Matt is ten when he becomes king. War is declared and he manages to bring peace through his good nature and compassion.
A uniquely stirring book, highly recommended for elementary school children. I hope that Itzchak will continue to fulfill his legacy for many years to come, expressing his love of man and his joy of life. Gali Melovech, Educator at "Tzofit" We are happy to have touched upon a piece of history that will accompany us for many years to come. Fifth grade students at Naomi Shemer School, Tel Aviv. I heartily recommend this special book, a touching, personal work that helps to preserve the memory of the Holocaust. It would be a shame to miss it.... Zafer Zidar Director of Events, Beit Berl Academic College From the Author "I was one of several hundred orphans who grew up with this wonderful man, a man who loved children and understood them as no one ever had. Very soon, there will be no one left in the world who knew him as a child. There will be no one to remember and tell his story." (The concluding sentences of The Man Who Knew Children by Itzchak Belfer/ Yanuka Publishing)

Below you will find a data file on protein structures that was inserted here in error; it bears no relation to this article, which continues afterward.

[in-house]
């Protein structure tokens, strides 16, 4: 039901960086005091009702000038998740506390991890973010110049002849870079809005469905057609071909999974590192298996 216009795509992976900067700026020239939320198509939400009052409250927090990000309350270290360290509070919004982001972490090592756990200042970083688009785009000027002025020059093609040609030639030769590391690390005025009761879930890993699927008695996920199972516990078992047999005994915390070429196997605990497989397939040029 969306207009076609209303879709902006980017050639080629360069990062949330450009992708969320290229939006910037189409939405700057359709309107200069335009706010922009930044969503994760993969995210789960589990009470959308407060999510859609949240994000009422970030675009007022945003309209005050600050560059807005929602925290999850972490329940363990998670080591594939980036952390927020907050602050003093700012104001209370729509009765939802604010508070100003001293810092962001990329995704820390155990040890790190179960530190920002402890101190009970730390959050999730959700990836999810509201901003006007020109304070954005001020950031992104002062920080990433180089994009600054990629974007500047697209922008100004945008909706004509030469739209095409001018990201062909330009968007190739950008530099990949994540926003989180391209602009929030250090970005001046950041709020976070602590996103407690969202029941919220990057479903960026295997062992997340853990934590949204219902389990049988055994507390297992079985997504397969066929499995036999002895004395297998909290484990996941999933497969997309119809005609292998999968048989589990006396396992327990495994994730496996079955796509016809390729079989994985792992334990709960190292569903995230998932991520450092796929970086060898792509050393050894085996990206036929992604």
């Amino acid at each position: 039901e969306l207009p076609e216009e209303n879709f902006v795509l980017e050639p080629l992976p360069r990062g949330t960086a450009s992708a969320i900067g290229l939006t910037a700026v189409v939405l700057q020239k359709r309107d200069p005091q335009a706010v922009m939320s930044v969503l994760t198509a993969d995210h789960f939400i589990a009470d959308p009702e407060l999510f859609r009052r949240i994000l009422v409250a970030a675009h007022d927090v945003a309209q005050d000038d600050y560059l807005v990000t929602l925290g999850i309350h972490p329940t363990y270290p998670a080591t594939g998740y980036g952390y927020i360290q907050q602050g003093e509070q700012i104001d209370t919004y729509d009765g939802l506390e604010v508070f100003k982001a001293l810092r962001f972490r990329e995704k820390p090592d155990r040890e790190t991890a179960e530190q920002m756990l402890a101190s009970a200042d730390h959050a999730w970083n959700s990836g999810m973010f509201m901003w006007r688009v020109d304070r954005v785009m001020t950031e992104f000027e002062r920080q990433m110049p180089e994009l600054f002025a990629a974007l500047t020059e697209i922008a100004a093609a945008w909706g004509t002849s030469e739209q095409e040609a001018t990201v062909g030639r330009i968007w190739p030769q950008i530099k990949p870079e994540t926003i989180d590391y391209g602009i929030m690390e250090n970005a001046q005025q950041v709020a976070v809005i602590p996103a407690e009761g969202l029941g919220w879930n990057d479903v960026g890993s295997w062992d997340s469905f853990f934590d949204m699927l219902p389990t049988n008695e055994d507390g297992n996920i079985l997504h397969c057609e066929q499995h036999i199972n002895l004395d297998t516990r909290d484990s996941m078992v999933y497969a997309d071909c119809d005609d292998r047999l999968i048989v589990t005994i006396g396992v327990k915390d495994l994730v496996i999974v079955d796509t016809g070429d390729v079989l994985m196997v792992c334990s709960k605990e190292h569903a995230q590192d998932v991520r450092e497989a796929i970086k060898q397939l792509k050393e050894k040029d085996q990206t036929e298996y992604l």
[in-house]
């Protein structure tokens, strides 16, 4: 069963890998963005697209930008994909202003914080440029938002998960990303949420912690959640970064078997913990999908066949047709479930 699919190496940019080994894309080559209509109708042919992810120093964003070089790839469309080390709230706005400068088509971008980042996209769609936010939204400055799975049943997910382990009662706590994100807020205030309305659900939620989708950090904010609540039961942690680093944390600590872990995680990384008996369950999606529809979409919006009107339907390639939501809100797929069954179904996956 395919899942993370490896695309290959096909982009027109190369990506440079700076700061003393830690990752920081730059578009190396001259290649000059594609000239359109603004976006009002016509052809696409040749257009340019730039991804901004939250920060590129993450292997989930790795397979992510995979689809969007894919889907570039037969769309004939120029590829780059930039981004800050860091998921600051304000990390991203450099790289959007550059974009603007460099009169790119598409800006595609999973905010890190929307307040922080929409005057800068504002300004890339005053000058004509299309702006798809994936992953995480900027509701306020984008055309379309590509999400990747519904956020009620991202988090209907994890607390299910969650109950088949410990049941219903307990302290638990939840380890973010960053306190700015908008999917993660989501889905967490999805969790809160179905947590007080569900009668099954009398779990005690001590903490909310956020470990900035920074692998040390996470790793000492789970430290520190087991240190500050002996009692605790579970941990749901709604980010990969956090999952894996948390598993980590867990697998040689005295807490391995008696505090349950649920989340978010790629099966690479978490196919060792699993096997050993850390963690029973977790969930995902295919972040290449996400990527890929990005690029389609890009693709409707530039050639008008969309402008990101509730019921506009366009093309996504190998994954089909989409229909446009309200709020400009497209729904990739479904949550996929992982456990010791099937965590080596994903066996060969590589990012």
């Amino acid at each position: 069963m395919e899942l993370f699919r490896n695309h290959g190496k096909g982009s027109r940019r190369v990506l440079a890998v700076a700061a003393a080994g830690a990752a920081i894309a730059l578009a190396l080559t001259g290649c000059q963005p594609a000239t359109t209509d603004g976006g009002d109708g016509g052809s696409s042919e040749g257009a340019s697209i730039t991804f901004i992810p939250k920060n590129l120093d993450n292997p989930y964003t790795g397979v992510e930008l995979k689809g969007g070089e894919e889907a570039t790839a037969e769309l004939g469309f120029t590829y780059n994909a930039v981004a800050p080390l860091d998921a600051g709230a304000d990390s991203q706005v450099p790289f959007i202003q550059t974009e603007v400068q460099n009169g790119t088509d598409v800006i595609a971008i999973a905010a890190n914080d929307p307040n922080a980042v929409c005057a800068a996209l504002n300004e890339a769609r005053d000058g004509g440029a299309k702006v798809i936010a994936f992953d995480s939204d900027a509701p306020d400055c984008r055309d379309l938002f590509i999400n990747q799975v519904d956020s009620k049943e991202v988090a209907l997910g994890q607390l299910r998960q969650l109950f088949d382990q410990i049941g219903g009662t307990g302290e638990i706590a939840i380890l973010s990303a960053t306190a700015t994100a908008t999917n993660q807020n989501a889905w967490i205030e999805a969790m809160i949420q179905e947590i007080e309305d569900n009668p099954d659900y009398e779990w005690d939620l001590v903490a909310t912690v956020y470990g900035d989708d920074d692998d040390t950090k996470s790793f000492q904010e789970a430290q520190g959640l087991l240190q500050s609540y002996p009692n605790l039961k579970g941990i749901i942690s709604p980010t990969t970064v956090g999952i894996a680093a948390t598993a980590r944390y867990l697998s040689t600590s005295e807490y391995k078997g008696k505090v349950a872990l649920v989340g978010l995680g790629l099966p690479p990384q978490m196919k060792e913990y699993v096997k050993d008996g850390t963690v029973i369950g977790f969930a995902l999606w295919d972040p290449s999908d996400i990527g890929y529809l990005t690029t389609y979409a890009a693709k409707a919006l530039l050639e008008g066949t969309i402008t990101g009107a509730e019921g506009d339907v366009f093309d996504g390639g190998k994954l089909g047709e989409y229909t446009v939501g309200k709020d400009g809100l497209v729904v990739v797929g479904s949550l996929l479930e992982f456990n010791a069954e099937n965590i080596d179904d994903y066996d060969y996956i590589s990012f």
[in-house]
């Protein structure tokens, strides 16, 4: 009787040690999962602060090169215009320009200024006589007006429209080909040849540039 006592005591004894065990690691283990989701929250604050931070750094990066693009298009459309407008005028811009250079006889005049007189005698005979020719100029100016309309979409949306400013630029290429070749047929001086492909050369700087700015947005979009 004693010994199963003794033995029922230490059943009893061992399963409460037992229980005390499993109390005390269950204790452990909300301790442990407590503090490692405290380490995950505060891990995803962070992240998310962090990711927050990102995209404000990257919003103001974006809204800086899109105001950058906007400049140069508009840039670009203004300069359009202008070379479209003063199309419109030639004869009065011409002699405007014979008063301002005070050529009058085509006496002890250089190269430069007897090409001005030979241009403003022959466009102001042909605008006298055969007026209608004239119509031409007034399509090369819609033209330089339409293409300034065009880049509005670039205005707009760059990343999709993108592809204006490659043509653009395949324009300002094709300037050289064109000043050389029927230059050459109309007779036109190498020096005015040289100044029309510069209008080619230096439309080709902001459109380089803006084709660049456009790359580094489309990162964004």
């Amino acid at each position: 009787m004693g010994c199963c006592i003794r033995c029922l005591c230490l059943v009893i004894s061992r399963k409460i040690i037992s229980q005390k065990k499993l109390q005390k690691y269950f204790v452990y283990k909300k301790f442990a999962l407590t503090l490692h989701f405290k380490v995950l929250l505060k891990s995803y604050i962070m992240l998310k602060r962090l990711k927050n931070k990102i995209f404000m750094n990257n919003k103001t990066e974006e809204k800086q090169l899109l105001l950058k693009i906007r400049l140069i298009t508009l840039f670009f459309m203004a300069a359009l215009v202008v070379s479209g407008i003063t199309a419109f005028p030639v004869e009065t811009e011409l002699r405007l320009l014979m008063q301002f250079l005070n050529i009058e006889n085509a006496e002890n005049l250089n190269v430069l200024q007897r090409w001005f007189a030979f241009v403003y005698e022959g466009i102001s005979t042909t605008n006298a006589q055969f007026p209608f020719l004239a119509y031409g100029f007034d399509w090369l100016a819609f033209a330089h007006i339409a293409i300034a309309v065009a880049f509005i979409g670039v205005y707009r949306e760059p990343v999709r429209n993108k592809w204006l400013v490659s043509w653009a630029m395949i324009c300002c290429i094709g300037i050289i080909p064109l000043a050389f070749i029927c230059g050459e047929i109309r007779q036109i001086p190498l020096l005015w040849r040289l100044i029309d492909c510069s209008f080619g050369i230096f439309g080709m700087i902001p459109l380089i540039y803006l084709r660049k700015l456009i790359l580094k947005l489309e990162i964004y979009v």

Itzchak Belfer was born in Warsaw, Poland, grew up in the orphanage managed by Dr. Janusz Korczak, and was the only survivor of a large extended family wiped out in the Holocaust. At the age of seventeen, Belfer left his dear ones in the ghetto on a journey of survival. On his return to Warsaw he realized, standing in the ruins of the ghetto, that his home was in the Land of Israel, and he decided to immigrate there. Belfer’s immigration attempt landed him in the British detention camp in Cyprus. It was there that he studied sculpture under Zeev Ben-Tzvi and was captivated by the magic of art and sculpture. He finally fulfilled his dream of living in Israel. After serving in the Israeli army, he studied art at the Avni Institute of Art and Design. He has since instructed generations of young artists and has channeled his artistic talents, already obvious during his orphanage years, to commemorating Dr. Janusz Korczak’s work and the memory of his murdered family and the Holocaust.